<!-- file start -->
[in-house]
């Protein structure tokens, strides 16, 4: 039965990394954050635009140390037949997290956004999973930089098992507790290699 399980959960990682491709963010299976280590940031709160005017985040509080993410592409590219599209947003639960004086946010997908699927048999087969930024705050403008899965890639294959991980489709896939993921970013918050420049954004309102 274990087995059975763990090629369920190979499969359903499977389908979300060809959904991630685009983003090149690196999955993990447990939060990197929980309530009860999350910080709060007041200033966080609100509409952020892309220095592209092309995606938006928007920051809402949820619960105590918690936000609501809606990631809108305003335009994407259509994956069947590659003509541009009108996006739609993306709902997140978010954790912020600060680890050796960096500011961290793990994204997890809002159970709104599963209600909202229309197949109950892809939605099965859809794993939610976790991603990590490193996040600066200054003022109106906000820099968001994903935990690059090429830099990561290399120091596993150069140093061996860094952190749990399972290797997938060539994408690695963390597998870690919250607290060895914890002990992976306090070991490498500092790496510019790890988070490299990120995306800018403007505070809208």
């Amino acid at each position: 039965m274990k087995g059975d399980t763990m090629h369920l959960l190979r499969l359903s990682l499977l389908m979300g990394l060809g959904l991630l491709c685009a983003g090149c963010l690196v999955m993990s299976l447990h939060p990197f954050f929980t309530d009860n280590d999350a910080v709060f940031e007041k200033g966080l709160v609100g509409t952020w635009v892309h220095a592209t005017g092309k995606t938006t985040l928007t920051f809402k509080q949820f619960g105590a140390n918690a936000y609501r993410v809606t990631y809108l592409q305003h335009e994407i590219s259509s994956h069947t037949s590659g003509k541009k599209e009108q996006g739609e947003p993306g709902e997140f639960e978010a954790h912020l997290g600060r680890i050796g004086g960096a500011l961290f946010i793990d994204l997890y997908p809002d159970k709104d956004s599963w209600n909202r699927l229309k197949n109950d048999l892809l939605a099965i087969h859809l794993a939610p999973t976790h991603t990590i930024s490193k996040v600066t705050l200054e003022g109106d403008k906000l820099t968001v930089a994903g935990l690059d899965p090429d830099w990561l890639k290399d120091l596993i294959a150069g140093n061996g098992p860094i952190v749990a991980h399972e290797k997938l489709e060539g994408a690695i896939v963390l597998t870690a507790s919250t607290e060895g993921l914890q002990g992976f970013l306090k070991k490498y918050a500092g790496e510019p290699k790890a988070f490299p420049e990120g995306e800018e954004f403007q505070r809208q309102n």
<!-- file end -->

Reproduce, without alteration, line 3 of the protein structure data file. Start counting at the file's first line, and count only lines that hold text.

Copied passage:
């Amino acid at each position: 039965m274990k087995g059975d399980t763990m090629h369920l959960l190979r499969l359903s990682l499977l389908m979300g990394l060809g959904l991630l491709c685009a983003g090149c963010l690196v999955m993990s299976l447990h939060p990197f954050f929980t309530d009860n280590d999350a910080v709060f940031e007041k200033g966080l709160v609100g509409t952020w635009v892309h220095a592209t005017g092309k995606t938006t985040l928007t920051f809402k509080q949820f619960g105590a140390n918690a936000y609501r993410v809606t990631y809108l592409q305003h335009e994407i590219s259509s994956h069947t037949s590659g003509k541009k599209e009108q996006g739609e947003p993306g709902e997140f639960e978010a954790h912020l997290g600060r680890i050796g004086g960096a500011l961290f946010i793990d994204l997890y997908p809002d159970k709104d956004s599963w209600n909202r699927l229309k197949n109950d048999l892809l939605a099965i087969h859809l794993a939610p999973t976790h991603t990590i930024s490193k996040v600066t705050l200054e003022g109106d403008k906000l820099t968001v930089a994903g935990l690059d899965p090429d830099w990561l890639k290399d120091l596993i294959a150069g140093n061996g098992p860094i952190v749990a991980h399972e290797k997938l489709e060539g994408a690695i896939v963390l597998t870690a507790s919250t607290e060895g993921l914890q002990g992976f970013l306090k070991k490498y918050a500092g790496e510019p290699k790890a988070f490299p420049e990120g995306e800018e954004f403007q505070r809208q309102n």